1. Set up practice charts so that your child can see his/her progress. Time and frequency are two very common (and relatively easy) ways to measure and quantify practice efficacy. Completing a wall chart that documents the time spent playing as well as the frequency of practice imparts to your child that practice should happen regularly, and that it takes time to learn up new skills relevant to music learning. Wall charts allow kids to visually see their development and track their progress.
2. Make sure that practice is goal orientated and do this by talking to your kid. Of course, time and frequency are not the only ways to measure practice efficacy. The problem with saying ‘I want you to practice for ten minutes a day’ is it leads to the wrong kinds of behaviors. Kids end up setting the timer for ten minutes, playing something in their music books (or conversely not playing something and just improvising) and then leaving once their ten minutes is up. Rather than addressing fundamental flaws and errors in their playing, they reinforce their mistakes by playing their pieces start to finish, over and over again until their ten minutes has finished. Instead of asking your child how long they spent at their instrument, ask them what they practiced. Also talk about what they intend to practice before their practice session. Encourage them to write down what they intend to practice (which can be a simple to-do list that consists of isolated passages, sections, pieces or ideas), and talk to them about how they intend to practice the things on their list. After practice, ask them how it went, encourage them to talk and reflect on what was effective, what worked, what didn’t work. Doing these things develops their problem solving skills and ensures that practice is goal orientated rather than time orientated.

2. Allow time for mucking around and improvisation. Improvisation or what I tend to call ‘mucking around’ is to be encouraged because fosters creativity and discovery.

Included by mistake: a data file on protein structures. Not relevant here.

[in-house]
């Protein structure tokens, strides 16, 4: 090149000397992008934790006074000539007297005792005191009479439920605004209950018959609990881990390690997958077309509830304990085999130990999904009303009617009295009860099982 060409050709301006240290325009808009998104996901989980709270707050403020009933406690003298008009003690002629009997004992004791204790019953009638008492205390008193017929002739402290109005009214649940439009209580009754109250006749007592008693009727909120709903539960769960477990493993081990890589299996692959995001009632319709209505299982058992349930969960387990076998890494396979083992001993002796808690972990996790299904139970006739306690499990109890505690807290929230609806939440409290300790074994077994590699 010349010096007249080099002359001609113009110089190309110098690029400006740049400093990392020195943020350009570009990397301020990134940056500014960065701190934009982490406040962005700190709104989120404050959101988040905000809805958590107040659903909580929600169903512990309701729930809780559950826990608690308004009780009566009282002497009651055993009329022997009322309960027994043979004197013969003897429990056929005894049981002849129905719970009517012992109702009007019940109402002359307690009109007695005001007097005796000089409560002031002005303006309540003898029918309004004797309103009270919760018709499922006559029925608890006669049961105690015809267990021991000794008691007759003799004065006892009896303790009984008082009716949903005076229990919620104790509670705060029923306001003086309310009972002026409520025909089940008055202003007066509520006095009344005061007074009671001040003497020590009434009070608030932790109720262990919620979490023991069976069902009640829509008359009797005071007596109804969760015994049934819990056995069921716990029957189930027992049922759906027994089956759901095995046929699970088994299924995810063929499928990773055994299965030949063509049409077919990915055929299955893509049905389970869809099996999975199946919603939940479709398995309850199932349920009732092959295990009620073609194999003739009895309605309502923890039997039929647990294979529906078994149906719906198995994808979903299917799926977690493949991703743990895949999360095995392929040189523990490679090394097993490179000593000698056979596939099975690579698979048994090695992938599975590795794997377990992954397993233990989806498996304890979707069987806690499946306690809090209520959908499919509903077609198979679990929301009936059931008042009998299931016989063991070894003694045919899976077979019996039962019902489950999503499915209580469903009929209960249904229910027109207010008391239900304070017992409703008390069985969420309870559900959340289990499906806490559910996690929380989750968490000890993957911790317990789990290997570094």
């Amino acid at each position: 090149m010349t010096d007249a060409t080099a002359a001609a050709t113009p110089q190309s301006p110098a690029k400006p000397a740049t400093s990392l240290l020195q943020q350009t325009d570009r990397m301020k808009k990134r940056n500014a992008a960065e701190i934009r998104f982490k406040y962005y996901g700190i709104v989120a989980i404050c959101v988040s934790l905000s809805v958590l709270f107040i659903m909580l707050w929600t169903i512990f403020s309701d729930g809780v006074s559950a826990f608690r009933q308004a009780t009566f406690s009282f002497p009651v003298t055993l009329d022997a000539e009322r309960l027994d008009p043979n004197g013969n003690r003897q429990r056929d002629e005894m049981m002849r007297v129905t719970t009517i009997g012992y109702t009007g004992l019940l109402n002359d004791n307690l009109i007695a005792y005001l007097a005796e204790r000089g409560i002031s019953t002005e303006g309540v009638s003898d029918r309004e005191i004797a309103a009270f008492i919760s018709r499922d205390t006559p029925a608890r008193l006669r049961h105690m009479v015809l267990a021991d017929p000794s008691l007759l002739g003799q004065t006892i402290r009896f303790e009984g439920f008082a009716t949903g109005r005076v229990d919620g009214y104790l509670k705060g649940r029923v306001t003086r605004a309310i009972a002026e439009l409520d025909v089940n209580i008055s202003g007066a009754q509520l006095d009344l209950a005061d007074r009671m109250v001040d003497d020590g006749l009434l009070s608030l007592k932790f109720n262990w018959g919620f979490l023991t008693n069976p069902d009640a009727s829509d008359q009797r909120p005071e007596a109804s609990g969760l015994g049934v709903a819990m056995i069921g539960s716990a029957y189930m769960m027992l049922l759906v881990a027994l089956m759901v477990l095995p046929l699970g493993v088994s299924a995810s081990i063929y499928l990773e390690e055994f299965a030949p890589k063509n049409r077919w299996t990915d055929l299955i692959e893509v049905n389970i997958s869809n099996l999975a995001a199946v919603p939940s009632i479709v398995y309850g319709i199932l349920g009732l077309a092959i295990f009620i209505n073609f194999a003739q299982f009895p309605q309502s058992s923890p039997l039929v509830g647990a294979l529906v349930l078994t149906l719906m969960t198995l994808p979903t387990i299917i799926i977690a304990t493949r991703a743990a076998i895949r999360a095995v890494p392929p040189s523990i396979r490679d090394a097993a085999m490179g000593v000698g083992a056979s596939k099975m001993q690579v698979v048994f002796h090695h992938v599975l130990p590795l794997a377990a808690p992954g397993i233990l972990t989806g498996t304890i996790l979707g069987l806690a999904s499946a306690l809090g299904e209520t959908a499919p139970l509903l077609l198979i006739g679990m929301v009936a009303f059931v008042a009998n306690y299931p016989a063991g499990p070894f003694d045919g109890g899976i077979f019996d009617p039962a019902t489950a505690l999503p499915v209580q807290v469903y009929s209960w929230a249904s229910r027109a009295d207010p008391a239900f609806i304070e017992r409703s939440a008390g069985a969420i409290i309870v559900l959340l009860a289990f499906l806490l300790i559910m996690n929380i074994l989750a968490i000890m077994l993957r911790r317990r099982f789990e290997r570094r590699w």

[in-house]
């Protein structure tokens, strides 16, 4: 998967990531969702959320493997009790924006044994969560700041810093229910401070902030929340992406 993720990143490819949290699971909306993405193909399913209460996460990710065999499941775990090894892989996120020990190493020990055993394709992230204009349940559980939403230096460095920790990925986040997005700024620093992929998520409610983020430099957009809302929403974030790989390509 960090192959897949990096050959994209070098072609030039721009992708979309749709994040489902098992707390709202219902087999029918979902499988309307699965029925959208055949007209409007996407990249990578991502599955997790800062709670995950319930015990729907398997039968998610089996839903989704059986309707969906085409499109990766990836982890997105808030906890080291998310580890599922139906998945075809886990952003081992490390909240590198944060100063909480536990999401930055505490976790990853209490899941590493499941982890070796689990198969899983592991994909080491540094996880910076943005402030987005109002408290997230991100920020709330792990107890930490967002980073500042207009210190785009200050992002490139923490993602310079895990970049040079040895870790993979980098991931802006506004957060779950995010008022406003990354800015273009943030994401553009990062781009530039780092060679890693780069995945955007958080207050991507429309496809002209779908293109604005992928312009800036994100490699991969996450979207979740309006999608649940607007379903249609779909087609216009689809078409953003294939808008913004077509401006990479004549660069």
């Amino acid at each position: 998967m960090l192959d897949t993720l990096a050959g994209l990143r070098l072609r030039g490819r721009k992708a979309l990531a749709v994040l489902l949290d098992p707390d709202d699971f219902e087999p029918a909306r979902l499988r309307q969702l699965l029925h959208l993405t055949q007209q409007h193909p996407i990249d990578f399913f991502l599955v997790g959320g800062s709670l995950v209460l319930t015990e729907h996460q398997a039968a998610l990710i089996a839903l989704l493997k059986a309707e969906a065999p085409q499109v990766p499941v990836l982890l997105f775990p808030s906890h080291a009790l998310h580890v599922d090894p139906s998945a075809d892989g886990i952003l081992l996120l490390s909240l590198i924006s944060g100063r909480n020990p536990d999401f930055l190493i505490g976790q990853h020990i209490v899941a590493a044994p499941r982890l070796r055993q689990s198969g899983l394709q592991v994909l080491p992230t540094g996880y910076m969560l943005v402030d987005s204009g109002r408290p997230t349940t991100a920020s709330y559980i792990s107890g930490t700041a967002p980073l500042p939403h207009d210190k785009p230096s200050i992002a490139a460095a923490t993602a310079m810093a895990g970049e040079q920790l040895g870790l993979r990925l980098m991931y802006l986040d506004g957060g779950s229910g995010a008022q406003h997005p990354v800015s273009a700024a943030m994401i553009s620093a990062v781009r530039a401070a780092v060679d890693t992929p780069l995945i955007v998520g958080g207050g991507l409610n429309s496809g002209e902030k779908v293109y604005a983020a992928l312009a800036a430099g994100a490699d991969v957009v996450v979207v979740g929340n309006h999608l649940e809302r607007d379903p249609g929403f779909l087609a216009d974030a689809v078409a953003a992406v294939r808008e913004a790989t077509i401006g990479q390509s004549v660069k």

3. When they are playing challenging passages, and struggling at them, praise them for their hard work and effort. We live in a world that rewards natural ability over hard work. We praise people for the finished result, not the late nights, early mornings and many hours spent practicing. And this, in itself can send the wrong kinds of messages, especially when it comes to praising children. Educational psychology is starting to acknowledge the need to praise hard work and perseverance, because when we are challenged, we work hard, and we grow. If everything were so easy, there would be fewer opportunities to learn.

In my own experience, I’ve come across kids who have wanted to only play pieces that they know really well. These kids didn’t want to extend themselves by learning new pieces, especially when they appeared to be difficult and challenging. Part of this was probably due to fear of trying new things but when I started to reward the process this was a different story. How do you reward process? The praise should sound like this:

“I am so impressed that you have kept trying to get that part right and that you haven’t given up! CHAMPION!”

“My goodness, that has really come a long way! I remember how it sounded last week, it is so much better now, and I know it’s because of all that work you put into it this week!”

“I really love the work you have done with that piece, it’s my favorite one to listen to, do you know why? It’s because you worked hard on it, to make it sound that good!”

Praising effort acknowledges that growth occurs through hard work. It also tells them that ability, intelligence and talent are not fixed, but acquired through effort and persistence.

4. If practice happens with little or no reminding on your part as the parent, then praise them for their high level of maturity and autonomy. As I have said before, motivating oneself to practice is hard, especially since it is a solitary activity; and more particularly because we live in a digital age that is full of distractions. When your child gets up and goes to their instrument on their own accord that in itself is a great accomplishment –one that should be rewarded and acknowledged through praise.

5. Be involved, listen, host regular informal after dinner concerts where the child plays for the family. Practicing is a solitary activity. Sitting at an instrument and playing for so many minutes or hours in a day can feel lonely. Holding weekly informal after-dinner concerts makes this experience less-lonely. If the “concert” happens a day or two before the lesson this gives your kid a smaller deadline to work towards, and also gives him/her the opportunity to enjoy and experience performing in front of other people.

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